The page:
Until then, we have to lead the conversation to ensure that every student, regardless of who they are, has the opportunities to pursue a fulfilling and successful engineering career.

ASME is a leader on many fronts. The most recent is working as part of the 50K Coalition, an alliance of the Society of Women Engineers, the National Society of Black Engineers, the Society of Hispanic Professional Engineers, and the American Indian Science and Engineering Society. The goal is to graduate 50,000 engineering students who are women and underrepresented minorities by 2025.

Engineers of all races and genders are making technology breakthroughs and helping to reshape the way we live and work. Associate Editor Alan Brown brought that point home in the April cover story on the implications of automation. The article is insightful and leading.

The expectations you, the reader, have of this magazine are high, but no higher than those which we have of ourselves. I invite you to continue this conversation with us in the pages of this magazine.

02
May
16

GROWING STEM BY BUSTING MYTHS

0516MEM_Cover_no_boxThe moment I knew for sure that Jamie Hyneman and Adam Savage had some serious chops was about 10 years ago, when I spotted a long line of engineers waiting for their autographs after they spoke at an engineering software conference. They had arrived.

This happened a few years after Hyneman and Savage had already established themselves as televisions stars, and it turns out that there was much more to their show, MythBusters, than strong ratings. MythBusters began on the Discovery Channel in 2003 and was a quick hit. But the pseudo reality show—and the special effects specialists who hosted it—hit a sweet spot among engineers as well.

In each episode, Hyneman and Savage would try to expose or confirm an urban legend, such as: Can a penny dropped from the top of a skyscraper kill a person standing on the ground? Can chatting on a cell phone while pumping gas cause the pump to blow up? Will launching a chicken at an airplane disrupt its flight, or will the bird be blown away? (You’ll have to catch the re-runs for answers.)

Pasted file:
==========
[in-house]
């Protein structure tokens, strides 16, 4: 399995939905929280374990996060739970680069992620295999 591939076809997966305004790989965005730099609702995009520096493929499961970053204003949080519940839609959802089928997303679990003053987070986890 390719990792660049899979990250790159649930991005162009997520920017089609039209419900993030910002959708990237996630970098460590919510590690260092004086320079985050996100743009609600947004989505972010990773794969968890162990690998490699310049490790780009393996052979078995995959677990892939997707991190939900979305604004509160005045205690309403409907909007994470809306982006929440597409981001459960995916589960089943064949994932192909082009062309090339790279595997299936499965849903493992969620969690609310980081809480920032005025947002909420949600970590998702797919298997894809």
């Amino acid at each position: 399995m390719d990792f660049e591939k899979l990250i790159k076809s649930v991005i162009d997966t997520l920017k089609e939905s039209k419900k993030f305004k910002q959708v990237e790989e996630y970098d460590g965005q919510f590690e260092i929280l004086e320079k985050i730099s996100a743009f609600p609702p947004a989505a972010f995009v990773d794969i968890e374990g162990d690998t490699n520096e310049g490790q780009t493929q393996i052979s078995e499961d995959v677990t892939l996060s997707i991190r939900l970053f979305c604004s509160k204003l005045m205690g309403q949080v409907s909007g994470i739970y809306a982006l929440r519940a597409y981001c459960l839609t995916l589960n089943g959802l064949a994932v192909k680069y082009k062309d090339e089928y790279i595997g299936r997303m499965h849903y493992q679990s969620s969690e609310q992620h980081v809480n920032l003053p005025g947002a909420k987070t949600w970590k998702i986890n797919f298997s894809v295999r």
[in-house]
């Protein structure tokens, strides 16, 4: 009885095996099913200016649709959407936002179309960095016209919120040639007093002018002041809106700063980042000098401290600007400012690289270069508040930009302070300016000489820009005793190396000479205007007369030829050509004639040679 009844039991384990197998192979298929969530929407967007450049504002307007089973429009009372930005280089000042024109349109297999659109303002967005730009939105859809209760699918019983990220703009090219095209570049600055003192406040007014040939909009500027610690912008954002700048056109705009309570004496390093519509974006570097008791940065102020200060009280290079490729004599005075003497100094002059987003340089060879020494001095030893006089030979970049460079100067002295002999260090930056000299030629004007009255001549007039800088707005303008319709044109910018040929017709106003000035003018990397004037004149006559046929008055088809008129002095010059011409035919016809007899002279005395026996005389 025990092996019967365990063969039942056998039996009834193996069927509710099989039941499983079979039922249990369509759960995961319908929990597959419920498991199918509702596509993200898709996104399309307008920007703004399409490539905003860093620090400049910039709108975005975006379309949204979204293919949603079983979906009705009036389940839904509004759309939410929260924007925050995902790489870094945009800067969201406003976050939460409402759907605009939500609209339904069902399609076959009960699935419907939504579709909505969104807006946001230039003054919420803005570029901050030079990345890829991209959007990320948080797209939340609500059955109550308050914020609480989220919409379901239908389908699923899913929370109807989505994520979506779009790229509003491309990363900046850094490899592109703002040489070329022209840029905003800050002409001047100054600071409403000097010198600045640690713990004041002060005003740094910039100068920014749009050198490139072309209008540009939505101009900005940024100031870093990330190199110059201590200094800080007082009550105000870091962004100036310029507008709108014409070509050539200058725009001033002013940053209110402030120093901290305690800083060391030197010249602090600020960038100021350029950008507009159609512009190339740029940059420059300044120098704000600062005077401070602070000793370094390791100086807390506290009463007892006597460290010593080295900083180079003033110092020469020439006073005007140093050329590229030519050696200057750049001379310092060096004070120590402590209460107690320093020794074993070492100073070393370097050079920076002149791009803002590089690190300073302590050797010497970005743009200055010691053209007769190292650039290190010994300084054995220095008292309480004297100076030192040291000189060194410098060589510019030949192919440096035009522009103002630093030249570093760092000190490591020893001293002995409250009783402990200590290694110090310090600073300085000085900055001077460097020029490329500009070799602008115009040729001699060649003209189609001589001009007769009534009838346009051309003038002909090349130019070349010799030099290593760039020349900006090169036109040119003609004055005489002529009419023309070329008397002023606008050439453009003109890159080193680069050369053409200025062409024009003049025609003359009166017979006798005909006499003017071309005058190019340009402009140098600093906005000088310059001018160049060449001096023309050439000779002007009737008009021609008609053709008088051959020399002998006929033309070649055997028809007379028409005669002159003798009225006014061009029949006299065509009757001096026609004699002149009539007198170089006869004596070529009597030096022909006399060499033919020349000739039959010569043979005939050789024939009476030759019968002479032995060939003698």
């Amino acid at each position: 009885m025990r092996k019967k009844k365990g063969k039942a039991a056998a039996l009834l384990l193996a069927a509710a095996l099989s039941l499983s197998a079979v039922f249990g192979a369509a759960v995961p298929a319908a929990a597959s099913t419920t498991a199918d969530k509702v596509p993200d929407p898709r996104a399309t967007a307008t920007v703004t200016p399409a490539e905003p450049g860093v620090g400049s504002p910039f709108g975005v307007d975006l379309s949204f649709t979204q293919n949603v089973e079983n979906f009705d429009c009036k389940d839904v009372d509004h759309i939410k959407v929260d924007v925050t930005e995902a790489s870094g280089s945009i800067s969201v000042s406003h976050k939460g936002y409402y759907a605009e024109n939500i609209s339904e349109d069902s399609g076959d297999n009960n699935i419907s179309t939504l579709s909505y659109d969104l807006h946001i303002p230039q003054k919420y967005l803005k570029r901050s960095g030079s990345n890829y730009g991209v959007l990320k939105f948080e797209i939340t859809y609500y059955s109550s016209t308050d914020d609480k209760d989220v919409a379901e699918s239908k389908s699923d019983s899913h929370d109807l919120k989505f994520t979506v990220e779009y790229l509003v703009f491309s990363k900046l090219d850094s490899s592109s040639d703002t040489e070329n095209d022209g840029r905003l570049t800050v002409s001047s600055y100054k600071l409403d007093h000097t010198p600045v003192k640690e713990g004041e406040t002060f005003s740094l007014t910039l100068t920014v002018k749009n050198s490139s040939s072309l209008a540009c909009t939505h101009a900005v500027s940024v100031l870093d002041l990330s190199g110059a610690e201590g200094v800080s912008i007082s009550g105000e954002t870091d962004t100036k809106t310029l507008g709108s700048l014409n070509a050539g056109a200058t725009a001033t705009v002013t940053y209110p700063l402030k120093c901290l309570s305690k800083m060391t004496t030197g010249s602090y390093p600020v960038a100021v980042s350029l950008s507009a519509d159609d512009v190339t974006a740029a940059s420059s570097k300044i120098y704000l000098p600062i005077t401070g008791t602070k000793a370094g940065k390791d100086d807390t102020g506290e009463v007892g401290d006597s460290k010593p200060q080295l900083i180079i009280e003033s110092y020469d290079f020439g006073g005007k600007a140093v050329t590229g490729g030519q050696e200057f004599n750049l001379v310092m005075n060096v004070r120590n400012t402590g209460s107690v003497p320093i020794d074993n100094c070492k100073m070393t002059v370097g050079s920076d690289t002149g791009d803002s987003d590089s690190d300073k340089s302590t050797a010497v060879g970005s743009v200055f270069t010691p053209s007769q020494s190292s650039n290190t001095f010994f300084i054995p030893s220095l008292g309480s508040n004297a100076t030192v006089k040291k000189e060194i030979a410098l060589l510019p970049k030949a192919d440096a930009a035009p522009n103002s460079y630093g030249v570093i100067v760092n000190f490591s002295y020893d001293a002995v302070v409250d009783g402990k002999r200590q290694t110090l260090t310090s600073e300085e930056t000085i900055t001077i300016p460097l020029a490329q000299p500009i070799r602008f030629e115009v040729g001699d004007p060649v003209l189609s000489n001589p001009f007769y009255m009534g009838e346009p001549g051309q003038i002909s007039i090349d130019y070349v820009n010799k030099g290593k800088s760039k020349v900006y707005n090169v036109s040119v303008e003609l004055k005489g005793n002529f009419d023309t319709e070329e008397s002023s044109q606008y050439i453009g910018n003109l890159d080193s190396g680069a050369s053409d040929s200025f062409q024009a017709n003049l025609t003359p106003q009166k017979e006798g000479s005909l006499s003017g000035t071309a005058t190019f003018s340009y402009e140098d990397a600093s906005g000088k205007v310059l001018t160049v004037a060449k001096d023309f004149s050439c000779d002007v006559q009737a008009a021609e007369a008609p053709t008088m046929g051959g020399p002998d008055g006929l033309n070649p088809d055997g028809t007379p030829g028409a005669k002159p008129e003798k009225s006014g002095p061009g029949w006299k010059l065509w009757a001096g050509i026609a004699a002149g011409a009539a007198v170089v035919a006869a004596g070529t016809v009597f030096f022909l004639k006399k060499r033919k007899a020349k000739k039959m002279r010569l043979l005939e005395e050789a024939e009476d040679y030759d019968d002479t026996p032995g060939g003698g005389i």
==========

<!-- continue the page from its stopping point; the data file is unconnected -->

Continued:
But it was more than simple amusement that made the show noteworthy. For engineers and other technologists, MythBusters—which ended its run earlier this year after 248 episodes that covered 2,950 experiments, explored 1,050 myths, and created 900 explosions—elevated public interest in science, technology, engineering and math (STEM) and helped usher in the so-called Maker movement.

The show also hit home because at their core, engineers are tinkerers who elevated their passion with a university degree.

The two hosts, an odd couple of sorts (one was the straight man to the other’s gags) were not engineers—though Hyneman received an honorary doctorate, in 2011, for his role in popularizing science and technology—but they took a engineering and scientific approach to their experiments. Because they were tinkerers, things didn’t always go right. That was part of the appeal.

Like some others before them—Bill Nye the Science Guy for one—Hyneman and Savage will be remembered for exposing science and engineering through the public forum of television. When news broke that MythBusters would be canceled after 14 seasons, Twitter was flooded with users crediting the show for their interest in science and technology. Many college students sent messages of thanks for inspiring them to study engineering.

MythBusters didn’t pretend to be more than it was when it came to the engineering and scientific rigor of its experiments. But the program was fascinating because it toiled in finding answers through engineering and science—and because it was good television.

To find theses answers, the hosts built the contraptions they used to test the myths. While they’re not credited with creating the Maker or the Do It Yourself movements, their garage tinkering reinforced those movements. It bolstered those who like to build, who like to fix, and who are curious.

MythBusters stimulated the young and the old… and the engineer.

01
Apr
16

Coming to a galaxy not far, far away

0416MEM_Cover_no_boxLet’s face it, many of us would rather have root canal surgery than shop for a new car. Navigating the art of the deal on the showroom floor leaves even the best of us (maybe not you, Mr. Trump) ready for a cup of chamomile tea, if not an adult beverage.

Dealerships understand this and are undertaking efforts to make the process seem less contrived and the customer experience more pleasant. Sales people are being trained to make more eye-to-eye contact so they seem genuine. They smile more and pat little children on the head. Unfortunately, even the most savvy car makers and their dealers still give car buyers the impression they are being taken for a ride.